Investing in the Future of Food

Danone: "There has been a massive shift in how consumers are shopping and their adoption of digital commerce is significant'

By Elizabeth Crawford contact

- Last updated on GMT

Related tags: Investing in the Future of Food, Danone North America, ecommerce, Digital marketing

With digital commerce sales accelerating during the pandemic and expected to climb from $35 billion to more than $250 billion by 2025, Danone North America is reallocating traditional marketing dollars to online in a bid to better drive consumer engagement and sales across all channels.

As Kristina Cole, Danone’s president of sales and chief customer and commercial officer, explains in this episode of FoodNavigator-USA’s Investing in the Future of Food​, the play includes improving online search to drive discovery and purchase, launching a direct-to-consumer website for So Delicious that can be leveraged for research and innovation, and enhancing storytelling beyond what is possible on pack or a retail shelf.

“There has been a massive shift in how consumers are shopping and their adoption of digital commerce is significant,”​ with online grocery expected to capture 12% share of total e-commerce sales by 2022 and more than half of Americans buying groceries online, Cole told FoodNavigator-USA.

“Because of that, e-commerce is clearly a priority platform and channel for Danone in America,”​ she added.

Digital offers expanded storytelling capabilities

She explained that Danone is taking a multi-prong approach to digital commerce that considers how the internet influences purchases across channels.

The first prong is improved storytelling online – a pivotal component given the difficulty of marketing to consumers in stores during the pandemic with sampling paused and many shoppers relying on lists rather than browsing the aisle.

“Ninety-five percent of purchases or decisions on purchases are made before the consumer gets to a traditional outlet – so a brick and mortar shelf. And I say that because consumers are researching and they are gathering information on their purchase decisions and that is coming via online,”​ Cole explained.

“So, as we think about the role that digital commerce plays, this point around education, storytelling and informing the consumer in different ways about our portfolio of products is so valuable.”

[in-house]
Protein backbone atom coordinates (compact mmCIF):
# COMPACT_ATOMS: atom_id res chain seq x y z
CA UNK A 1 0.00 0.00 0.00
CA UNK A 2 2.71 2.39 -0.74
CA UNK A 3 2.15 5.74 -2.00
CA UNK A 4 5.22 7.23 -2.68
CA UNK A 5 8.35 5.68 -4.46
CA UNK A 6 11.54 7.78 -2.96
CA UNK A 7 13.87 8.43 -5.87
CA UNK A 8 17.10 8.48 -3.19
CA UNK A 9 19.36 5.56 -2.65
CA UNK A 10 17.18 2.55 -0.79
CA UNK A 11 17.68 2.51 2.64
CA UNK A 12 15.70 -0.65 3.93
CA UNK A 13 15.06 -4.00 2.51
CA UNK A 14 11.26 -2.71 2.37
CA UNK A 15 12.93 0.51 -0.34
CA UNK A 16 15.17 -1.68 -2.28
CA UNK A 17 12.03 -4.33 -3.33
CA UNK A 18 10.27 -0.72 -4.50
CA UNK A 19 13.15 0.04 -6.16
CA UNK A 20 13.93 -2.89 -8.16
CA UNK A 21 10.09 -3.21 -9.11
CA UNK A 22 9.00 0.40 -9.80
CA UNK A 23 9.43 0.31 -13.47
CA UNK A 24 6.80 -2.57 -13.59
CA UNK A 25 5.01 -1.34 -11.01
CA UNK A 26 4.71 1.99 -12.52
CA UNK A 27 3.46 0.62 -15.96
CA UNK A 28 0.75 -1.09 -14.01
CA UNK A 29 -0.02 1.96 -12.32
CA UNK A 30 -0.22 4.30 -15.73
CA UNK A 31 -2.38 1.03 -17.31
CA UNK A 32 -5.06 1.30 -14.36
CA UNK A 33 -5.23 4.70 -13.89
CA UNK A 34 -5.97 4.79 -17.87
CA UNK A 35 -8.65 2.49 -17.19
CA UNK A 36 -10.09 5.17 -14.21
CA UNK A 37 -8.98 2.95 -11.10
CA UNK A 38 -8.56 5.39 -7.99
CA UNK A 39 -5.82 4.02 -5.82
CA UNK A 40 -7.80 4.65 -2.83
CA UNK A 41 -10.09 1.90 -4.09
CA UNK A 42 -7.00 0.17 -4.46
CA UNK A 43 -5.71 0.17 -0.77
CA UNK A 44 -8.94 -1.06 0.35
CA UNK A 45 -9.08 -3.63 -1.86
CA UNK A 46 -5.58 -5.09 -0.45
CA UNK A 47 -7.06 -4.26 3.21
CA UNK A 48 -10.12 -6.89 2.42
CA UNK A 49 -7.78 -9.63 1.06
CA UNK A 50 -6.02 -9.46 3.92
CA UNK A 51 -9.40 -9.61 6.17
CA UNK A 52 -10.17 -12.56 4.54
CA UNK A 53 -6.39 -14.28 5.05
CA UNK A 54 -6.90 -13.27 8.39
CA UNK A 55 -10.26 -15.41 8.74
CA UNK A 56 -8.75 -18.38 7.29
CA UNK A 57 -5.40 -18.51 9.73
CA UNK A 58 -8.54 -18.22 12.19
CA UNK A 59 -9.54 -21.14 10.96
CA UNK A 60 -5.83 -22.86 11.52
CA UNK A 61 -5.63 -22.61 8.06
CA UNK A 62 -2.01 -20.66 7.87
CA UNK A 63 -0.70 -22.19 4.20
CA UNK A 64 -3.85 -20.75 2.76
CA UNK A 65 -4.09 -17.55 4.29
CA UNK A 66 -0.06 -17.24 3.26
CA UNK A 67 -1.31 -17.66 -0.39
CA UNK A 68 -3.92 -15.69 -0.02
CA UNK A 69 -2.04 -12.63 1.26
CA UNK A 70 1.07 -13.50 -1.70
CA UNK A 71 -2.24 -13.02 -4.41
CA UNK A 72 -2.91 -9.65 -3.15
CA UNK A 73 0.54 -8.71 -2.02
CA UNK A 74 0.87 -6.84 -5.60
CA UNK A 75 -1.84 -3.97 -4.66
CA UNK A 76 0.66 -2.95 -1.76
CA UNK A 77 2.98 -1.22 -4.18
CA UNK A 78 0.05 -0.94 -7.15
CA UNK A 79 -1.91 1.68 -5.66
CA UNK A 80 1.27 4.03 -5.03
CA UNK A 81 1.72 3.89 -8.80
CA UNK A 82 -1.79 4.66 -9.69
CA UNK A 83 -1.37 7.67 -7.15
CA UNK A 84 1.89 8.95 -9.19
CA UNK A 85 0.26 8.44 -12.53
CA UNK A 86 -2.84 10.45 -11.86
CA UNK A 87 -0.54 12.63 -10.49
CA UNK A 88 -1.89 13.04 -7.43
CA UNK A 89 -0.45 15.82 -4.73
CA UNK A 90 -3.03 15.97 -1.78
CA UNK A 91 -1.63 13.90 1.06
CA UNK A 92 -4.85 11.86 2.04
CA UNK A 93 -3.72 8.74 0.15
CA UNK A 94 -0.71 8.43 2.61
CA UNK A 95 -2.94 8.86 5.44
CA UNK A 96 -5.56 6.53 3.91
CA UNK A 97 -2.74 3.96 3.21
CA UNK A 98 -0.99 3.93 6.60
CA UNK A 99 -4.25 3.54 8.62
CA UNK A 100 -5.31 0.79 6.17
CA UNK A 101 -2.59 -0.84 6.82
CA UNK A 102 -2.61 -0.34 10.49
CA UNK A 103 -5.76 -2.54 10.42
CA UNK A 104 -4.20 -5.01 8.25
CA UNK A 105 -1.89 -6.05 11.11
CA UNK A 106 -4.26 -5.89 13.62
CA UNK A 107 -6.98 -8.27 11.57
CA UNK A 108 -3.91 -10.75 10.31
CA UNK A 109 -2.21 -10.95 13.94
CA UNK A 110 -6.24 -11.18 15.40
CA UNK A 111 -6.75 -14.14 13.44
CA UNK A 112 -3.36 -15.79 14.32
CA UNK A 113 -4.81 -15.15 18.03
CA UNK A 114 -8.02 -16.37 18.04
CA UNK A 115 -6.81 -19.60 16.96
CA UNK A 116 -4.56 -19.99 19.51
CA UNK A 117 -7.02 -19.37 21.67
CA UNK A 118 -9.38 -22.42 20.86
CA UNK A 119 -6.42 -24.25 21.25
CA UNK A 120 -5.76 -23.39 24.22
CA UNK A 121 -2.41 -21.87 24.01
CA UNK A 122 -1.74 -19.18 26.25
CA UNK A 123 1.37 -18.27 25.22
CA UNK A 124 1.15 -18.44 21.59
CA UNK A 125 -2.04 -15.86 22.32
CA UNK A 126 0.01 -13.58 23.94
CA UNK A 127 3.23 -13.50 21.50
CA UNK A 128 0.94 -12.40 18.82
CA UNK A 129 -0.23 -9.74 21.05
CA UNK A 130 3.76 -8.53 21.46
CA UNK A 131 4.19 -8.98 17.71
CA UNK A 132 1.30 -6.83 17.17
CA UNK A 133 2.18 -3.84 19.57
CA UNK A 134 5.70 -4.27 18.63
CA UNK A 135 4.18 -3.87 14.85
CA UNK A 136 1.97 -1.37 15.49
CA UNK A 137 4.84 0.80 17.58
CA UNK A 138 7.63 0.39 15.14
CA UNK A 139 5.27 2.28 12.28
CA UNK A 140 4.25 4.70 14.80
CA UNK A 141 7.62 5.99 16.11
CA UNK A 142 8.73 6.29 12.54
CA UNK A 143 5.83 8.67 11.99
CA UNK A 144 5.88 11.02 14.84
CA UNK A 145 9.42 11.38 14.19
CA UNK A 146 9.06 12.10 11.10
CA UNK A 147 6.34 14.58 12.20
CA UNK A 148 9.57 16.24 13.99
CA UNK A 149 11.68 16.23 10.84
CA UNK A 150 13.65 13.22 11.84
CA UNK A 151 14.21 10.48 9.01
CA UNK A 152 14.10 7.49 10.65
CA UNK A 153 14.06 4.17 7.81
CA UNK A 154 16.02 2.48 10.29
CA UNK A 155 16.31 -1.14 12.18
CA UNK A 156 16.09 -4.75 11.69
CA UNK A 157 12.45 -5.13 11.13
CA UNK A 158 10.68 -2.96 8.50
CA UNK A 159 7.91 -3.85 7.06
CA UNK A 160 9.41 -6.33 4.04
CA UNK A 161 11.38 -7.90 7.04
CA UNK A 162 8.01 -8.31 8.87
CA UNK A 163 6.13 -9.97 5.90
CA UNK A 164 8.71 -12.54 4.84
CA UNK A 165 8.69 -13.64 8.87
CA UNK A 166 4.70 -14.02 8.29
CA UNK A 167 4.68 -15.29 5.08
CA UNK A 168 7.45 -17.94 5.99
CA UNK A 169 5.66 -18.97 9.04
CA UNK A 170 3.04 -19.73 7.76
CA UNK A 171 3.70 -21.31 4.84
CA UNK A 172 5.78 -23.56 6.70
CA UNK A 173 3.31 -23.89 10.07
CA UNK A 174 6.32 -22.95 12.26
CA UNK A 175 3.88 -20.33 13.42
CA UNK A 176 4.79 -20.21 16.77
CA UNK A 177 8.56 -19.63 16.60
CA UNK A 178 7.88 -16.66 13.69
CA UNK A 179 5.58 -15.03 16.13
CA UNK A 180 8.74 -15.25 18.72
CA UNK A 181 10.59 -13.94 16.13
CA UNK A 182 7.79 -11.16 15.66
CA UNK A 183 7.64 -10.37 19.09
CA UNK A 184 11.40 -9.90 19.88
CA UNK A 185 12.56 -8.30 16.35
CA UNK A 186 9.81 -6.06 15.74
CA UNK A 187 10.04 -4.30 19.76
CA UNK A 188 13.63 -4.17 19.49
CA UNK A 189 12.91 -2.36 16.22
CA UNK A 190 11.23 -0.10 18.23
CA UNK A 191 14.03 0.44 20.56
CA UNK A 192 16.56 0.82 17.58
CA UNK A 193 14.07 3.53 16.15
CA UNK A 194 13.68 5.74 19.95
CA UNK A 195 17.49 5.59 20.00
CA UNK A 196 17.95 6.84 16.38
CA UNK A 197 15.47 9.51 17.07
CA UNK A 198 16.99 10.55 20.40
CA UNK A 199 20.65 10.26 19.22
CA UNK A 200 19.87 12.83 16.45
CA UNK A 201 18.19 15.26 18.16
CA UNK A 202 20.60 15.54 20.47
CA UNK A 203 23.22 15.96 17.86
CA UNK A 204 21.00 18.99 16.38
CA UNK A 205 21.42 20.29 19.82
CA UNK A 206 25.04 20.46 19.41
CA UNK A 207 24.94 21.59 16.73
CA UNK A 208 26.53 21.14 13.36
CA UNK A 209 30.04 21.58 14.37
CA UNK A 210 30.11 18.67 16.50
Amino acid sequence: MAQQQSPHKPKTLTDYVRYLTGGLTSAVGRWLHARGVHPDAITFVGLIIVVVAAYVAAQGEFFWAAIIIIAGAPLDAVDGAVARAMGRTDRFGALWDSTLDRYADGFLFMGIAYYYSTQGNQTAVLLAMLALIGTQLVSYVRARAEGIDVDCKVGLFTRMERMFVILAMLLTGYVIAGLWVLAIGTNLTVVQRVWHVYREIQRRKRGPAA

She also noted that online gives marketers more space and flexibility to tell stories than a three-inch package of yogurt does. Not only can brands talk about product attributes, but they can showcase their mission and illustrate the eating experience visually in a way that can’t be done at shelf currently, she said.

Maximizing search

But for brands to effectively tell their stories online, consumers must first find them online – which is why Cole says Danone is reallocating investment in digital search from other traditional marketing platforms.

“The important element in digital commerce is to make sure that you get on the shopping list and … drive awareness,”​ and to do that “search is a critical strategy,”​ she said.

For example, she noted that during the pandemic, 80% of Baby Boomers shopped online for the first time, and they didn’t search by brand to build their cart – rather by category, product, and format.

As such, companies want to make sure when a consumer types in the type of product – such as ‘yogurt’ – in a search, their branded offering comes up first, she said.

Brands also can leverage personalized coupons and digital offers that can either be used immediately or redeemed in store to get in consumers’ virtual shopping carts for the first time – and once there they are more likely to be bought again as many consumers shop from past purchases, she explained.

Testing innovation through direct-to-consumer

While driving incremental sales is important, it isn’t the only added value digital commerce can offer. According to Cole, one reason why Danone launched its direct-to-consumer online scoop shop ​for its So Delicious dairy free desserts earlier this month was to engage with consumers and gather feedback through reviews for new product development.

For many established brands, direct-to-consumer sales likely will be a small part of the business and potentially a loss leader, but the format allows for immediate consumer engagement and feedback, Cole said.

“You are able to ask questions, gain feedback in an expedited way on a potentially new item, your existing portfolio or the brand. So, it helps us from a research and innovation standpoint,”​ Cole said.

But, she added, Danone’s go-to-market strategy still relies mostly on its existing customer base across all channels.

Ultimately, as Danone’s multi-prong marketing strategy shows, omnichannel is the future of food and beverage retail and Cole says she is confident that digital commerce will play an increasingly important role as consumer adoption of online shopping continues to accelerate.

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